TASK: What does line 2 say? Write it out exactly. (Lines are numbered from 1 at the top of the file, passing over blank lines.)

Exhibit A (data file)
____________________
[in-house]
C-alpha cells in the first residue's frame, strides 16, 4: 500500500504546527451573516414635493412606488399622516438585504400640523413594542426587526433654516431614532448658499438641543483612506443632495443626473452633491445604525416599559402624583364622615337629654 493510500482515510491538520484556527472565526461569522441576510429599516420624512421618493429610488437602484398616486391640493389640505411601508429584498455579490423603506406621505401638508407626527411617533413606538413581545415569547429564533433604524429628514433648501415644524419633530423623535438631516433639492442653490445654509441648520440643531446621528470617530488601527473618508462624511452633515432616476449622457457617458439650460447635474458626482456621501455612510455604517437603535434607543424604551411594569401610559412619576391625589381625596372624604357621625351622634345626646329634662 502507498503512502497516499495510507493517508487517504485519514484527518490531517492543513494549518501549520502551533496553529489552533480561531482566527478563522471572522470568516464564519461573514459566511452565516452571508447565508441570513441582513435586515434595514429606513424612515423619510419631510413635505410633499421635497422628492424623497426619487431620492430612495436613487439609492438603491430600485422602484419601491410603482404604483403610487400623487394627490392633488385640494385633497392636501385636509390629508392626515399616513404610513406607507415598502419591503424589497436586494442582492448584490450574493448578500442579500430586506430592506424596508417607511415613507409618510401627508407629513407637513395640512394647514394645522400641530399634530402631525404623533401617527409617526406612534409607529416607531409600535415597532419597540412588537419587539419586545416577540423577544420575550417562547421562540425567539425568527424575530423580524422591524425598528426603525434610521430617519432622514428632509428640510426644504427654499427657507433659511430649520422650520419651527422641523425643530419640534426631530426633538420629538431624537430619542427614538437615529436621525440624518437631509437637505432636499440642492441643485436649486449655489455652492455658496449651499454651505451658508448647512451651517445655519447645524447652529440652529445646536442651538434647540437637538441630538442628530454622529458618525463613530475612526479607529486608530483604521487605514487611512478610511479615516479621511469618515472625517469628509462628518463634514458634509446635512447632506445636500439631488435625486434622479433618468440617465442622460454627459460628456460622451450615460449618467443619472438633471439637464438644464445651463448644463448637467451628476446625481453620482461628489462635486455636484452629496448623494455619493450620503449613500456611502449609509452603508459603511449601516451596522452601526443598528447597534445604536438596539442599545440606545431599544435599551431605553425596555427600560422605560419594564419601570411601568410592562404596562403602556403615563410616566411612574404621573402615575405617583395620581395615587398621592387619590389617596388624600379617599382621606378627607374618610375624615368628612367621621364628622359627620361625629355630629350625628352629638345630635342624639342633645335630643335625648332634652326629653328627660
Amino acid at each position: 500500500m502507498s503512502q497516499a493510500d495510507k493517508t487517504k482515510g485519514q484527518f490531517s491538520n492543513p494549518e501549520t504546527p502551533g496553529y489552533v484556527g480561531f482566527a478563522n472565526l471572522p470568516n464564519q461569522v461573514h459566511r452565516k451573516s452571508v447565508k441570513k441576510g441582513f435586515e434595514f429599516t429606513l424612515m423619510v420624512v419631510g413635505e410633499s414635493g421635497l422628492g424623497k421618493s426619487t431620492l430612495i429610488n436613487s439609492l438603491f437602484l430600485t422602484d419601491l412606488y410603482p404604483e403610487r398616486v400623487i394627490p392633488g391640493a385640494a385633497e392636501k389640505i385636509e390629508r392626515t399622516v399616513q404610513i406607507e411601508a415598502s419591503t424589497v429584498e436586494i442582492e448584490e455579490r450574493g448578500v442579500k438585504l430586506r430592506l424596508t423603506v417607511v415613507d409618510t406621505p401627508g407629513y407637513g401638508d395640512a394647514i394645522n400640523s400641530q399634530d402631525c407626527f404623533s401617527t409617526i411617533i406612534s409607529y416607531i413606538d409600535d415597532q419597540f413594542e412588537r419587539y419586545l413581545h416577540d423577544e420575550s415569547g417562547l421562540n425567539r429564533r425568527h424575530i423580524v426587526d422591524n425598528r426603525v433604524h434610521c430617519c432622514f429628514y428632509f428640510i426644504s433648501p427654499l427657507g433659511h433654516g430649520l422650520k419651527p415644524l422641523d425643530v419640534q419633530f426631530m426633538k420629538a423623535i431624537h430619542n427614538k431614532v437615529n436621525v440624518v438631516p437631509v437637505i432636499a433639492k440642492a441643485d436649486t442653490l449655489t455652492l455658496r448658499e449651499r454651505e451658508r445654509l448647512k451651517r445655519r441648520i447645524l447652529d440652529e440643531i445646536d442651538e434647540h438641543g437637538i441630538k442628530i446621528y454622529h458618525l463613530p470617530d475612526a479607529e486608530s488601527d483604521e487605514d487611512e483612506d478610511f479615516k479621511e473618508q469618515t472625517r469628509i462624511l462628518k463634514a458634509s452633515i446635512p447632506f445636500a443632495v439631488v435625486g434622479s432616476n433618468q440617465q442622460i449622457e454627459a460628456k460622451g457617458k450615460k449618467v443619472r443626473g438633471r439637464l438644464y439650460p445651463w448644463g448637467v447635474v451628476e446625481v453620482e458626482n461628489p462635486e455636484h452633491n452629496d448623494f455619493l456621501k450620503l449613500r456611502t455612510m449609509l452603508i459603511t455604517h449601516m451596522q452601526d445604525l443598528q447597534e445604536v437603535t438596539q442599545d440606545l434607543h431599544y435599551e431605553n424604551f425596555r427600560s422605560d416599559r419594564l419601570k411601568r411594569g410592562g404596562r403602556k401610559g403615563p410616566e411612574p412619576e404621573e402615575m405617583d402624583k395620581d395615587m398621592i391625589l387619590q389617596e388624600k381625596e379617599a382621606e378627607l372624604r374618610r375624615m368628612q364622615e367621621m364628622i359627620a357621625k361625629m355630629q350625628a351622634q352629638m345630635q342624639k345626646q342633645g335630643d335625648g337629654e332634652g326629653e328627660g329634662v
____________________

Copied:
C-alpha cells in the first residue's frame, strides 16, 4: 500500500504546527451573516414635493412606488399622516438585504400640523413594542426587526433654516431614532448658499438641543483612506443632495443626473452633491445604525416599559402624583364622615337629654 493510500482515510491538520484556527472565526461569522441576510429599516420624512421618493429610488437602484398616486391640493389640505411601508429584498455579490423603506406621505401638508407626527411617533413606538413581545415569547429564533433604524429628514433648501415644524419633530423623535438631516433639492442653490445654509441648520440643531446621528470617530488601527473618508462624511452633515432616476449622457457617458439650460447635474458626482456621501455612510455604517437603535434607543424604551411594569401610559412619576391625589381625596372624604357621625351622634345626646329634662 502507498503512502497516499495510507493517508487517504485519514484527518490531517492543513494549518501549520502551533496553529489552533480561531482566527478563522471572522470568516464564519461573514459566511452565516452571508447565508441570513441582513435586515434595514429606513424612515423619510419631510413635505410633499421635497422628492424623497426619487431620492430612495436613487439609492438603491430600485422602484419601491410603482404604483403610487400623487394627490392633488385640494385633497392636501385636509390629508392626515399616513404610513406607507415598502419591503424589497436586494442582492448584490450574493448578500442579500430586506430592506424596508417607511415613507409618510401627508407629513407637513395640512394647514394645522400641530399634530402631525404623533401617527409617526406612534409607529416607531409600535415597532419597540412588537419587539419586545416577540423577544420575550417562547421562540425567539425568527424575530423580524422591524425598528426603525434610521430617519432622514428632509428640510426644504427654499427657507433659511430649520422650520419651527422641523425643530419640534426631530426633538420629538431624537430619542427614538437615529436621525440624518437631509437637505432636499440642492441643485436649486449655489455652492455658496449651499454651505451658508448647512451651517445655519447645524447652529440652529445646536442651538434647540437637538441630538442628530454622529458618525463613530475612526479607529486608530483604521487605514487611512478610511479615516479621511469618515472625517469628509462628518463634514458634509446635512447632506445636500439631488435625486434622479433618468440617465442622460454627459460628456460622451450615460449618467443619472438633471439637464438644464445651463448644463448637467451628476446625481453620482461628489462635486455636484452629496448623494455619493450620503449613500456611502449609509452603508459603511449601516451596522452601526443598528447597534445604536438596539442599545440606545431599544435599551431605553425596555427600560422605560419594564419601570411601568410592562404596562403602556403615563410616566411612574404621573402615575405617583395620581395615587398621592387619590389617596388624600379617599382621606378627607374618610375624615368628612367621621364628622359627620361625629355630629350625628352629638345630635342624639342633645335630643335625648332634652326629653328627660